So, you’re beginning your new sobriety.

Say goodbye to your former self.

That person, the erstwhile user, is now obsolete. And with a little luck and a lot of hard work that person will remain as dead as dada. As you build a new relationship with yourself, those things you used to tell yourself, all of that negative messaging, will need to be upgraded too. Like having an actor girl/boyfriend, this new relationship with the self will be a very high maintenance one. Anything taxing that drains off much needed energy from the self should be avoided – this will include revisiting old toxic relationships and perhaps even forming new romantic ones. It’s true: Many addiction experts recommend avoiding new romantic relationships in the earlier stages of recovery.

Addiction recovery can be a tumultuous and difficult time, but you already knew this.

You can feel vulnerable, weak, and emotionally raw. These feelings offer a kind of vulnerability that your former self would’ve kept at bay by abusing substances. You are entering a whole new paradigm and there will be times where it will seem like this is the most difficult thing you’ve ever had to do. There will be times you will be triggered into wanting to return to your former behaviors.

Most likely you will also have some kind of co-occurring disorder that will need to be addressed as well. In the past, you would’ve coped with these disorders by abusing substances. Now it’s imperative that you learn how to cope in new and healthier ways.

Most importantly, you will also need to learn how to manage your addiction triggers. Triggers are the stimuli that can cause a neurochemical response that induces an intense craving. Often accompanying these triggers can be emotions like anger, fear, and sadness.

Addiction Triggers can be broken down into three categories:

  • Environmental: These can include loud noises, social situations, places, or events. These can be physical places such as bars, parks, street corners, houses, or other places where drug or alcohol use took place. This is the easiest trigger to avoid.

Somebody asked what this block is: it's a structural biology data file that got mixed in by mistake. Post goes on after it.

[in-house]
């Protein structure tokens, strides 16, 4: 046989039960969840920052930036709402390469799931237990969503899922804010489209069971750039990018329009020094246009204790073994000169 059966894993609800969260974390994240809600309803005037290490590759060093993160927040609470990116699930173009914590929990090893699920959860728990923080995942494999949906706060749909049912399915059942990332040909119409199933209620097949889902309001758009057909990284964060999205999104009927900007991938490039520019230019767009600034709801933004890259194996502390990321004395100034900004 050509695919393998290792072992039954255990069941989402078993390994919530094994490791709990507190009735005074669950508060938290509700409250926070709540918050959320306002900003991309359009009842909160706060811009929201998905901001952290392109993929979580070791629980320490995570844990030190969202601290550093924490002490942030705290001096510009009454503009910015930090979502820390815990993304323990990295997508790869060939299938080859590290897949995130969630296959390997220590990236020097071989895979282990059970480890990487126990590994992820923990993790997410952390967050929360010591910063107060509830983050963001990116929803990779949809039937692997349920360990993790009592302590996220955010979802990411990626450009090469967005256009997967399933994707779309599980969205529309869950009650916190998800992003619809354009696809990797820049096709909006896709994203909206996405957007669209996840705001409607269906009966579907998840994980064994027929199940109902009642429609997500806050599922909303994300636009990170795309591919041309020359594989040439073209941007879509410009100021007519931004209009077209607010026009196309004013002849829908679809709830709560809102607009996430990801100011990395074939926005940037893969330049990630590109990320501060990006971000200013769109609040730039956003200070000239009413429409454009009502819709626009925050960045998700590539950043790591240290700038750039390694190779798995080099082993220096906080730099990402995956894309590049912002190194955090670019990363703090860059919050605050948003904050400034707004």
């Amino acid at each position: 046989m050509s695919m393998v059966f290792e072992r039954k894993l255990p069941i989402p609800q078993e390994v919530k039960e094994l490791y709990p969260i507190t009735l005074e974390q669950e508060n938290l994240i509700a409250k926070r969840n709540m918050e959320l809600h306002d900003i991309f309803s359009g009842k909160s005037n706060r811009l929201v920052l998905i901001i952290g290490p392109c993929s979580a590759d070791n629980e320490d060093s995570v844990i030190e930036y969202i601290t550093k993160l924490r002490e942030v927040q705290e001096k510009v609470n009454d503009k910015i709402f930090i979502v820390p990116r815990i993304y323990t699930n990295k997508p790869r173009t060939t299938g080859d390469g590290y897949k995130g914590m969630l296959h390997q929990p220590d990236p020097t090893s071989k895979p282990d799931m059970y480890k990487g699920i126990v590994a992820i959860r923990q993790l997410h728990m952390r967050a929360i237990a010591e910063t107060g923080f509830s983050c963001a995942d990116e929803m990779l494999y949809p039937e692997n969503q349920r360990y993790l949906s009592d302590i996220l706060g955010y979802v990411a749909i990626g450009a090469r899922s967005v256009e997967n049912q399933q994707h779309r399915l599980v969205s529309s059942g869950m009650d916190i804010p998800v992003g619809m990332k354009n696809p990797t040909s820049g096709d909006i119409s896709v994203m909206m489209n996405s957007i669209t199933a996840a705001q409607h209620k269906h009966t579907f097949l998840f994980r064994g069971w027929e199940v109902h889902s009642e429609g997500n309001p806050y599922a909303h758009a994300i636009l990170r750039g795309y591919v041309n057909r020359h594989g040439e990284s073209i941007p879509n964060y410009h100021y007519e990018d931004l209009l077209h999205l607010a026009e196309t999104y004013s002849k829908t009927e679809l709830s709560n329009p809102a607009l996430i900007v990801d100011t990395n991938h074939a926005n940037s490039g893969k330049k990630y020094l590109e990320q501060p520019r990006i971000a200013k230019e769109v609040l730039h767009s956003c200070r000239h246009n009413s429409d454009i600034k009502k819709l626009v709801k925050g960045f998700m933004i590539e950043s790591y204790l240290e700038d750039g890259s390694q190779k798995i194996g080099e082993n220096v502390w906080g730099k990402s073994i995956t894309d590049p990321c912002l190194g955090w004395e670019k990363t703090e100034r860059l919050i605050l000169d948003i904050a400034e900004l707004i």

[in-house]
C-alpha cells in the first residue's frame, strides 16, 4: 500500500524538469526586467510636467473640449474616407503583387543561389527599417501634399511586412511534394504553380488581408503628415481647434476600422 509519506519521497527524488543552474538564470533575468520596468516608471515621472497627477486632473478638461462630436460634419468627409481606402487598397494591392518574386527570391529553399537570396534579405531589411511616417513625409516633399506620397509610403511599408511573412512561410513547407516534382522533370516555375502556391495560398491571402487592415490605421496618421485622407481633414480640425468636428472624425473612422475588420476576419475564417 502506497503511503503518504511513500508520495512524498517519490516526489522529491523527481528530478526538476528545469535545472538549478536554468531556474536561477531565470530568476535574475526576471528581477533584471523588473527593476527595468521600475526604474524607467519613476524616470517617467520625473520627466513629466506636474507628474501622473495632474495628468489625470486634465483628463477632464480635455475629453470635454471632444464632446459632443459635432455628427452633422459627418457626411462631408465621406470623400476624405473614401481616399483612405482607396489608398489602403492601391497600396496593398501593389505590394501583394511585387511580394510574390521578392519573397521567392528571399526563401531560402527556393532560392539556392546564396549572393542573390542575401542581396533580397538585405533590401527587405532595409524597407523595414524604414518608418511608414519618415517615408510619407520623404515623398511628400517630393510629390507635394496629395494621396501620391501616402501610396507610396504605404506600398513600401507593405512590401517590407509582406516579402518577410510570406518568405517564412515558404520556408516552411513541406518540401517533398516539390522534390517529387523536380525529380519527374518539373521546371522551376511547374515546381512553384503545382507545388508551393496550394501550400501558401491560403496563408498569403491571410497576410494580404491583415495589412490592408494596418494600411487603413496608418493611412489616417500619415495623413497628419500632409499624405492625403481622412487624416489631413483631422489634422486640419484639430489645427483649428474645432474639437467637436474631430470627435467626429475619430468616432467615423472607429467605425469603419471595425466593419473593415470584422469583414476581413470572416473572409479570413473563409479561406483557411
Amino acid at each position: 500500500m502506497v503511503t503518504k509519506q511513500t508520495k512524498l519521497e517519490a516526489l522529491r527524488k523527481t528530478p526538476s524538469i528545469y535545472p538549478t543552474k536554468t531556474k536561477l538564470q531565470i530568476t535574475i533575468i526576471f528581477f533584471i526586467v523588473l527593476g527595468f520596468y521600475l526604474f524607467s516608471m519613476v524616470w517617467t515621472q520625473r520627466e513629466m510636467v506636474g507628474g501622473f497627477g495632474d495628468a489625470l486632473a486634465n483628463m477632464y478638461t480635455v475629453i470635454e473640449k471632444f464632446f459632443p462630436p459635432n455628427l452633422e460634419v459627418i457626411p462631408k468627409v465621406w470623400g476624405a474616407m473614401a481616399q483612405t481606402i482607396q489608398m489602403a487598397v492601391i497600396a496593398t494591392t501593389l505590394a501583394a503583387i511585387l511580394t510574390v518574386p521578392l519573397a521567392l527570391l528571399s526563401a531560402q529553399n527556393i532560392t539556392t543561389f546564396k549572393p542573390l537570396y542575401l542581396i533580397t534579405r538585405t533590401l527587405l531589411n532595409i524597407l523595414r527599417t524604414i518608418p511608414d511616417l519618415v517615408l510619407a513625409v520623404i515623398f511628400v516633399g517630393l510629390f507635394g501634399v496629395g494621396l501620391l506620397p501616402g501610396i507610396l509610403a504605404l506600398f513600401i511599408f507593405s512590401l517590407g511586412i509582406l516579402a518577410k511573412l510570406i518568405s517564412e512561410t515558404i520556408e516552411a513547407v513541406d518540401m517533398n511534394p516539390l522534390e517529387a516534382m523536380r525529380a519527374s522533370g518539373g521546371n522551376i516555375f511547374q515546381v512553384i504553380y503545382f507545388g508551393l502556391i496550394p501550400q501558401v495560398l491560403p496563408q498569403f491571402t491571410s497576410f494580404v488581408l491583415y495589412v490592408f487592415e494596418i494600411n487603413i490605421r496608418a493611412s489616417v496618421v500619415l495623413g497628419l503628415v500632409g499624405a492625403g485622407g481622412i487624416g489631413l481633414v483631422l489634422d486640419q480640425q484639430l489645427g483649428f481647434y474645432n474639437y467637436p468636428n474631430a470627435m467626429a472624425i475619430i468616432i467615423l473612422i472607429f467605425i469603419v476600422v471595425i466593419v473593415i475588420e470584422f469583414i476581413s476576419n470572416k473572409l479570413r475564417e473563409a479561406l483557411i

• Re-exposure: This refers to specific events or circumstances that can put the person in recovery into an uncomfortably close proximity to alcohol or drugs. When the person is within reach of the offending substances this can be the strongest trigger as well as the most difficult to resist.
  • Stress: This relates to cues a recovering addict must face when they attempt to reintegrate into society after completion of a substance abuse rehab program. These stresses of coping with their new life include not having sufficient skills for handling the conflicts, stresses, and negative emotions. This trigger can be especially complicated as it is often these stresses that contributed to the person’s substance abuse in the first place.

An important aspect of de-stressing it is important to learn how to quiet the mind. This is why mindfulness and meditation and even yoga can be such important and effective tools in recovery.

How to successfully overcome your addiction triggers

Triggers are a normal and inevitable part of the recovery process. Being fearful of triggers can actually make them stronger and allows them to take over. Developing the proper attitude with triggers is essential for successful recovery.

  • The most important first step must be to not allow yourself to get into places or situations that were associated with your using. This means avoiding those places where you would’ve gotten intoxicated or made drug deals in the past.
  • In addition to the places, there are the people – these are known as “person-specific cues.” These cues are unique to every individual and can include things such as spending time with friends who also use. One recent study claimed that these cues can pose the highest risk for relapse.
  • Some triggers can be more subtle. These can include such things as a song, clothes, or paraphernalia that remind you of using.
  • Back to mindfulness: One well regarded technique in the mind over matter defense against relapse is called urge surfing. This entails visualizing the craving for substances as a large wave that needs to be ridden from beginning to end. You feel the craving, however sever, but recognize that you have the strength to remain calm and collected and in control until the feelings weaken.
  • One psychologist suggests that the simplest (not to be confused with easiest) way to fight back is to simply repeat exposure to your triggers – to face them down without indulging them with a reward. Obviously, this could be extremely challenging and even the psychologist himself suggested that it was not one to be undertaken lightly.
  • If you’re seeing a therapist – therapy should be an important component of any treatment plan – or a good case manager, tell them about your triggers. Together you can work through them and experience retriggering in a safe and healthy environment.

If you or a loved one have an addiction to alcohol, contact BLVD Treatment Centers. At BLVD Treatment Centers we custom tailor our recovery programs within the safe and nurturing confines of our rehab treatment centers. Located throughout California, in Los Angeles, Orange County, San Diego and in Portland, OR, our mission is to assess the severity of your addiction to help you achieve true recovery within 30 days. Call us now at 1-866.582.9844.

Sources:

Recovery.org

Addiction Triggers and How Not to Pull Them